The CATO Institute Daily Podcast
The Global Village Myth: Distance, War, and the...05/26/15
Patrick Porter argues that America is both less powerful and more safe than we might be inclined to believe. His new book isThe Global Village Myth: Distance, War, and the Limits of Power.
Wasting a Crisis: Why Securities Regulation Fails
The recent financial crisis led to sweeping reforms that inspired countless references to the New Deal. But were such reforms (then and now) justified? Paul Mahoney discusses his new book, Wasting a Crisis: Why Securities Regulation Fails.
Private Education and Social Cohesion
Does private education harm social cohesion? The President seems to believe it can. Neal McCluskey comments.
The Feds' Bad Bluff on REAL ID
The federal government has never made good on its threat to shut down air travel for citizens from states that haven't gone along with the REAL ID Act. Edward Hasbrouck explains why.
Do Cops Need Their Own Bill of Rights?
Police officers get many benefits not afforded to the public. Many protections protect corrupt cops from paying for their crimes. Walter Olson discusses the push for a "bill of rights" just for police officers.
Treating Data as Property in Surveillance Cases
If courts treat data as property under the Fourth Amendment, rulings on surveillance may afford Americans greater privacy. Jim Harper explains.
By the People: Rebuilding Liberty without Permission
Civil disobedience may be the only avenue left for millions of Americans who just want to go about their business undisturbed. Charles Murray explains his dangerous idea in the new book, By the People: Rebuilding Liberty without Permission.
Would a Guaranteed National Income Work?
A promising theory that's hard to justify in practice. Michael D. Tanner discusses the idea of a "guaranteed national income."
Will Courts Curtail Surveillance Powers?
The Second Circuit federal court of appeals has rejected the government's arguments about the necessity of collecting all Americans' phone data. Julian Sanchez explains why.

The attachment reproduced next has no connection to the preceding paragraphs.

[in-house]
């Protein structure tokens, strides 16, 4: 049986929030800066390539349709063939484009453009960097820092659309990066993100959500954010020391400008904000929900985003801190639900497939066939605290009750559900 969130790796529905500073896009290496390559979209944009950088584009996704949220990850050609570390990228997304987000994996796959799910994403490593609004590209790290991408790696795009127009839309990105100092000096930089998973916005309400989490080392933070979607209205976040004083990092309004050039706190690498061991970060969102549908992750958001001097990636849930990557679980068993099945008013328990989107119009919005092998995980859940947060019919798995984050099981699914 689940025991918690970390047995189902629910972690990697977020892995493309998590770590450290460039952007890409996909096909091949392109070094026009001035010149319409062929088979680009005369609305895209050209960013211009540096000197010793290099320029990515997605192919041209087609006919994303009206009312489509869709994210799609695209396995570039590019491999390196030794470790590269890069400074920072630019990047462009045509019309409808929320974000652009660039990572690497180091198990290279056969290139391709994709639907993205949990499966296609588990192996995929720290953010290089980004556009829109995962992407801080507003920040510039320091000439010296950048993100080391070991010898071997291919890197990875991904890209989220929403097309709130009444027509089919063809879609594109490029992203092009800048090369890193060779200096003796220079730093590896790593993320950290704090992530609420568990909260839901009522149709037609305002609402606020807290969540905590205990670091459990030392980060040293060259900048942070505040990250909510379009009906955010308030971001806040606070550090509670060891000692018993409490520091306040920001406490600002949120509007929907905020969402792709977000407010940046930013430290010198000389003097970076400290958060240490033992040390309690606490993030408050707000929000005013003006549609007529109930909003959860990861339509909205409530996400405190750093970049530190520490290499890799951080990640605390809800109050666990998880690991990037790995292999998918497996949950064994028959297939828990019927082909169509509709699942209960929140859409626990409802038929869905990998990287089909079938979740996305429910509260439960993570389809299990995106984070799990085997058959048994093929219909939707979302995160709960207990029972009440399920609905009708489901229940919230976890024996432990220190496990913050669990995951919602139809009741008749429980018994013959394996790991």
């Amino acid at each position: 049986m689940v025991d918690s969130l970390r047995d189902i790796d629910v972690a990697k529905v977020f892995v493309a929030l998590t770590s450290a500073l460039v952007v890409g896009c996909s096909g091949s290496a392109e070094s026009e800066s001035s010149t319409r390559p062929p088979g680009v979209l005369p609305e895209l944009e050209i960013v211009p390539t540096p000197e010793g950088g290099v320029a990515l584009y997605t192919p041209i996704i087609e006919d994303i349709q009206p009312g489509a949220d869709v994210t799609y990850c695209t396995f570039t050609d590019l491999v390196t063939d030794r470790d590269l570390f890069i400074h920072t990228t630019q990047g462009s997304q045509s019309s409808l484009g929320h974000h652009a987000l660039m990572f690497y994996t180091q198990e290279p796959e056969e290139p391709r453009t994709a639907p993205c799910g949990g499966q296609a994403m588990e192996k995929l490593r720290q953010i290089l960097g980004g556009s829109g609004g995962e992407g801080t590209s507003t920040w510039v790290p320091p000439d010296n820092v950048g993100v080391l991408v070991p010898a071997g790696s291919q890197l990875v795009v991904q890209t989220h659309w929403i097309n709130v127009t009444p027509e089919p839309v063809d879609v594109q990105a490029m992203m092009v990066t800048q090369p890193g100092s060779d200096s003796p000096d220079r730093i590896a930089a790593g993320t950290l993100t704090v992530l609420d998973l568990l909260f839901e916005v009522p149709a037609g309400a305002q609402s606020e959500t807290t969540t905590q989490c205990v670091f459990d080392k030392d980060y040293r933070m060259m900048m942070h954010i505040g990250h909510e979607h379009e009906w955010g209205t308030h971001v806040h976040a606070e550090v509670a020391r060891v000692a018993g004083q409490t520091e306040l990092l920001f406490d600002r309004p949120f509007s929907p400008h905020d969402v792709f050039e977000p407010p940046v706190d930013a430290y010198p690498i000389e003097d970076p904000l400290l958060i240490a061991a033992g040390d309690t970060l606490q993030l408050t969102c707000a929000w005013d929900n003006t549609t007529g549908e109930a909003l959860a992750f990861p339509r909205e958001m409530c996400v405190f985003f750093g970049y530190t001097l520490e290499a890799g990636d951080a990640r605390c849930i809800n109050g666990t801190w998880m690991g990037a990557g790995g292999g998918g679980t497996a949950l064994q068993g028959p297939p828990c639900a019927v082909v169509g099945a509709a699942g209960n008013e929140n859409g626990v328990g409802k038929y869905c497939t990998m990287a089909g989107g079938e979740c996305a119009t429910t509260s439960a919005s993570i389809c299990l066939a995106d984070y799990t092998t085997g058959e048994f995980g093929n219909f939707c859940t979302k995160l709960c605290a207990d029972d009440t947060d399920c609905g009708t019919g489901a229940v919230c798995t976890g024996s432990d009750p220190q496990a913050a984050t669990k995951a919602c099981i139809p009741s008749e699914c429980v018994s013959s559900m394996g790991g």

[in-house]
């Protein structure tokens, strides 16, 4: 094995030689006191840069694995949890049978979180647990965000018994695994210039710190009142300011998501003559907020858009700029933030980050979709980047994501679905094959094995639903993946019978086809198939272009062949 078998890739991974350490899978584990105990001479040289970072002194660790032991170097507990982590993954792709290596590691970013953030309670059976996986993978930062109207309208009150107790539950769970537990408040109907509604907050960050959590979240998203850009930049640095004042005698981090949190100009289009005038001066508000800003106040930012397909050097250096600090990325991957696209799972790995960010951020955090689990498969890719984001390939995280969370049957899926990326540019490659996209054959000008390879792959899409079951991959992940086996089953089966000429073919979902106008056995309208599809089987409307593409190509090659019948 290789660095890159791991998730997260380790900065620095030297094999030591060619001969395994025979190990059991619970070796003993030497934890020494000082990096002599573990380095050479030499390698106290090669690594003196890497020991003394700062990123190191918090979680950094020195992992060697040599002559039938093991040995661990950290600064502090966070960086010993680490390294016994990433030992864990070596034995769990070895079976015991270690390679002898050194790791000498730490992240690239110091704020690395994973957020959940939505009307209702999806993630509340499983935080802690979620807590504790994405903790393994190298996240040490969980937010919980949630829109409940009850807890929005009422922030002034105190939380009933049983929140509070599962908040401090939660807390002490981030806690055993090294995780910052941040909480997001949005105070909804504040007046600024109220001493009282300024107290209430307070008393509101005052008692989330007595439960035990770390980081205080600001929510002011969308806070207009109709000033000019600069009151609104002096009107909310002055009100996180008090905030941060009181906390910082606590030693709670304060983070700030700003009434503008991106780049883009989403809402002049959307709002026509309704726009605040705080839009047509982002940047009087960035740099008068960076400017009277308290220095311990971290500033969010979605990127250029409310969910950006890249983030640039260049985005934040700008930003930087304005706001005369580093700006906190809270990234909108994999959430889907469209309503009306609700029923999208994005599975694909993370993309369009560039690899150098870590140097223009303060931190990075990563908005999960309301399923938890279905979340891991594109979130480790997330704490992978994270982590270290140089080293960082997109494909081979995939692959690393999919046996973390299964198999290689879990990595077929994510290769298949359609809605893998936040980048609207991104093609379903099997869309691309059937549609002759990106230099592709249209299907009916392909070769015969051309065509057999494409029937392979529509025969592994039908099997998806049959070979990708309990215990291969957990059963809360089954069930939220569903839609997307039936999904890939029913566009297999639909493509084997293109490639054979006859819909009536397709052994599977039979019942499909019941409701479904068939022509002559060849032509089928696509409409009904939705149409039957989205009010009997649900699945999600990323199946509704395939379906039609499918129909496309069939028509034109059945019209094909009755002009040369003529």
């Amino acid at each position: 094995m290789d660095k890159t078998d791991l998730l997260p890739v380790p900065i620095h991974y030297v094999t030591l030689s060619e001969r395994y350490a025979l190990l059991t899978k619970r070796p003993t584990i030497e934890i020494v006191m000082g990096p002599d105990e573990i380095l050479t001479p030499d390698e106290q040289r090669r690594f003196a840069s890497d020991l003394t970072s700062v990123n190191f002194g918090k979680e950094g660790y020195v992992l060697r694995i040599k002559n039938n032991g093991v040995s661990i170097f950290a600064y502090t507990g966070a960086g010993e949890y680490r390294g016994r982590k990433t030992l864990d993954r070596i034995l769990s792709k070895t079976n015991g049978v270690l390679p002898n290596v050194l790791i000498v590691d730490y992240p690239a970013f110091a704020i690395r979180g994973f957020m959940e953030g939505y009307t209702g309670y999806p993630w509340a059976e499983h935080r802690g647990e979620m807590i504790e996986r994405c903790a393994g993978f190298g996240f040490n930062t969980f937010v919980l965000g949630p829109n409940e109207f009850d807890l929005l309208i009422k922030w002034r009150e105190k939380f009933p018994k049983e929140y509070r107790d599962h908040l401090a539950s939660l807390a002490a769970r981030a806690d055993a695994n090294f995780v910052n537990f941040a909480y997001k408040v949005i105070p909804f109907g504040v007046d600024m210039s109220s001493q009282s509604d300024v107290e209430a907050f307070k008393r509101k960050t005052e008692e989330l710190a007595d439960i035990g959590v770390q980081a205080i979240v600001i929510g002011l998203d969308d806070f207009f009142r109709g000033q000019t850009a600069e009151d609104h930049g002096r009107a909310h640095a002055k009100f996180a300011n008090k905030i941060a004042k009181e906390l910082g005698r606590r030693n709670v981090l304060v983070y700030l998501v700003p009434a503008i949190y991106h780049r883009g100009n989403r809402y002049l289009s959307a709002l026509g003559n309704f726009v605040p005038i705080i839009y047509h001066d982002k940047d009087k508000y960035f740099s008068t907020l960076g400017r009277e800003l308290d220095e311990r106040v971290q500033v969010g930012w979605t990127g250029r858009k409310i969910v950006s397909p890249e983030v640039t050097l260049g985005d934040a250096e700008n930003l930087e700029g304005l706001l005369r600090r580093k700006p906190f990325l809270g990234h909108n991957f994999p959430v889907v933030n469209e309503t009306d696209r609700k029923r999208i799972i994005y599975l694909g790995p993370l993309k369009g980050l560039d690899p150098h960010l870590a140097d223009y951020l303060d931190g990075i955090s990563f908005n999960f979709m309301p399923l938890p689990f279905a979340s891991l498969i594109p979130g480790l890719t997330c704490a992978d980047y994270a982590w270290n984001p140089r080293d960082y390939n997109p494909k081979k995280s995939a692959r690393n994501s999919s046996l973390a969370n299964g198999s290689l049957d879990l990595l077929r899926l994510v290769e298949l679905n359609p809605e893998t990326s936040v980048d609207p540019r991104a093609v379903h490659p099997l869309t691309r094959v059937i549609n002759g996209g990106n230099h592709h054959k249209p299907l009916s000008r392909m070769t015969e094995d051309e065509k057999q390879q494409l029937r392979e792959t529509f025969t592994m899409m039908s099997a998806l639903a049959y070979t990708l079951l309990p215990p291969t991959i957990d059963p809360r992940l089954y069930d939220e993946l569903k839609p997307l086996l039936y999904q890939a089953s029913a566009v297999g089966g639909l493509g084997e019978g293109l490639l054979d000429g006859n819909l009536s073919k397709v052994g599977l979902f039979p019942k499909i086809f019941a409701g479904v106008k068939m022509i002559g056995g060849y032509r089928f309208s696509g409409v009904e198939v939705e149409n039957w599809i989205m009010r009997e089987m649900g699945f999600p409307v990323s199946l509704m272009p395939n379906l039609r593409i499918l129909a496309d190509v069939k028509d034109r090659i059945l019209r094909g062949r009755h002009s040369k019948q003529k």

Tesla's Battery Advance and the Power Grid
Will Tesla's new battery technology speed the adoption of rooftop solar panels? Perhaps, says Peter Van Doren, but he argues that may not be a good thing.
Case Studies of Foiled Terror Plots
Many terror plots foiled by the FBI were largely orchestrated by the agency. John Mueller discusses many of the cases.
What is the U.S. Military Strategy in Syria?
What is the U.S. military trying to accomplish in Syria? Emma Ashford comments.
New Oil Technology and American Security
Do new methods for securing petroleum-based energy threaten to alter the balance of global power and destabilize parts of the world? Eugene Gholz, an Associate Professor at the LBJ School of Public Affairs, argues that it's hard to find clear...
Montana Moves to Rein in Militarized Police
Montana's move to rein in militarization of police may serve as a model for states wishing to exercise greater control of their police forces. Adam Bates comments.
Fire More Federal Workers
The firing rate for federal workers is a small fraction of the rate in the private sector. Chris Edwards explains why that needs to change.
Republicans' Faith-Based Surveillance Policy
Prominent Republicans like Jeb Bush and Marco Rubio support blanket spying on Americans even though it's been shown to deliver few dividends. Julian Sanchez explains.
Scott Walker's Nativist Turn on Immigration
Republicans Scott Walker and Ted Cruz may have plenty to argue about on the debate stage when it comes to immigration. Alex Nowrasteh discusses their positions and proposed state-based worker visa programs.
Why Jail Parents Who Can't Afford Child Support?
Jailing or denying a driver's license to parents who can't afford child support payments is, at best, totally incoherent. Walter Olson explains.
SCOTUS Rules on Police Stops & Drug-Sniffing Dogs
The Supreme Court has made it a little harder for police to detain motorists following the end of a legitimate traffic stop, but it won't end the use of drug-sniffing dogs. Jim Harper comments.
How Might the GAO Audit the Fed?
The Government Accountability Office has some authority to look into how the Federal Reserve does its business, but is that sufficient? Former GAO comptroller general David Walker comments. Should GAO Audit the Federal Reserve?
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